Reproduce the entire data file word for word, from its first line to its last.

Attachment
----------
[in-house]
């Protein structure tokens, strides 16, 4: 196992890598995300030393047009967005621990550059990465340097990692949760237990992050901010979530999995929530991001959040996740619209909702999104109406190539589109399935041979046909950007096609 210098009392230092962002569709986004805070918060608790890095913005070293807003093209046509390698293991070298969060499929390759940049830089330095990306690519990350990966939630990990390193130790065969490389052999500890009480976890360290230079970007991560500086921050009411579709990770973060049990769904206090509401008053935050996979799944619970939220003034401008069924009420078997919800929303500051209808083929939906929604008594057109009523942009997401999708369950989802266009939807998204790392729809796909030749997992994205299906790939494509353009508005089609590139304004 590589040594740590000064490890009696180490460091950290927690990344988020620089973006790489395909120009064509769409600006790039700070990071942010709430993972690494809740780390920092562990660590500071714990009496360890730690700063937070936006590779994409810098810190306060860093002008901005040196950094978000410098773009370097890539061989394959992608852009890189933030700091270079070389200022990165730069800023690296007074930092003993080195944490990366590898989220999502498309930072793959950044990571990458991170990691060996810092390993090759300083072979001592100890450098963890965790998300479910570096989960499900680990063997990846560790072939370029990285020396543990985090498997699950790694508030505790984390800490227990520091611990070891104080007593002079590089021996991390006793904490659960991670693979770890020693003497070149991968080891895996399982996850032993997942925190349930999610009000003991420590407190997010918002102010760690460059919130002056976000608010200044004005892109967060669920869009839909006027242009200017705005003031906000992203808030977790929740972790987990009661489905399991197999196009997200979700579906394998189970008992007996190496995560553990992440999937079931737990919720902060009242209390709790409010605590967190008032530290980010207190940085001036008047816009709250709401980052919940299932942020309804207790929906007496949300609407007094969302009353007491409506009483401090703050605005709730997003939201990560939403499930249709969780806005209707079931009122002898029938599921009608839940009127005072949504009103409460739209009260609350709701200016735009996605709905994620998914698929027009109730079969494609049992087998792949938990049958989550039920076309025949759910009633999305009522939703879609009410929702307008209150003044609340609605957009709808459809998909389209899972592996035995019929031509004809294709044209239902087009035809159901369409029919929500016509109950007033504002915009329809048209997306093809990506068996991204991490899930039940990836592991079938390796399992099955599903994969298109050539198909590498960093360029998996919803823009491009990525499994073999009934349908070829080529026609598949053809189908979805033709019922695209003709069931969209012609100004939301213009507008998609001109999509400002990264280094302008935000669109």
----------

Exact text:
[in-house]
């Protein structure tokens, strides 16, 4: 196992890598995300030393047009967005621990550059990465340097990692949760237990992050901010979530999995929530991001959040996740619209909702999104109406190539589109399935041979046909950007096609 210098009392230092962002569709986004805070918060608790890095913005070293807003093209046509390698293991070298969060499929390759940049830089330095990306690519990350990966939630990990390193130790065969490389052999500890009480976890360290230079970007991560500086921050009411579709990770973060049990769904206090509401008053935050996979799944619970939220003034401008069924009420078997919800929303500051209808083929939906929604008594057109009523942009997401999708369950989802266009939807998204790392729809796909030749997992994205299906790939494509353009508005089609590139304004 590589040594740590000064490890009696180490460091950290927690990344988020620089973006790489395909120009064509769409600006790039700070990071942010709430993972690494809740780390920092562990660590500071714990009496360890730690700063937070936006590779994409810098810190306060860093002008901005040196950094978000410098773009370097890539061989394959992608852009890189933030700091270079070389200022990165730069800023690296007074930092003993080195944490990366590898989220999502498309930072793959950044990571990458991170990691060996810092390993090759300083072979001592100890450098963890965790998300479910570096989960499900680990063997990846560790072939370029990285020396543990985090498997699950790694508030505790984390800490227990520091611990070891104080007593002079590089021996991390006793904490659960991670693979770890020693003497070149991968080891895996399982996850032993997942925190349930999610009000003991420590407190997010918002102010760690460059919130002056976000608010200044004005892109967060669920869009839909006027242009200017705005003031906000992203808030977790929740972790987990009661489905399991197999196009997200979700579906394998189970008992007996190496995560553990992440999937079931737990919720902060009242209390709790409010605590967190008032530290980010207190940085001036008047816009709250709401980052919940299932942020309804207790929906007496949300609407007094969302009353007491409506009483401090703050605005709730997003939201990560939403499930249709969780806005209707079931009122002898029938599921009608839940009127005072949504009103409460739209009260609350709701200016735009996605709905994620998914698929027009109730079969494609049992087998792949938990049958989550039920076309025949759910009633999305009522939703879609009410929702307008209150003044609340609605957009709808459809998909389209899972592996035995019929031509004809294709044209239902087009035809159901369409029919929500016509109950007033504002915009329809048209997306093809990506068996991204991490899930039940990836592991079938390796399992099955599903994969298109050539198909590498960093360029998996919803823009491009990525499994073999009934349908070829080529026609598949053809189908979805033709019922695209003709069931969209012609100004939301213009507008998609001109999509400002990264280094302008935000669109």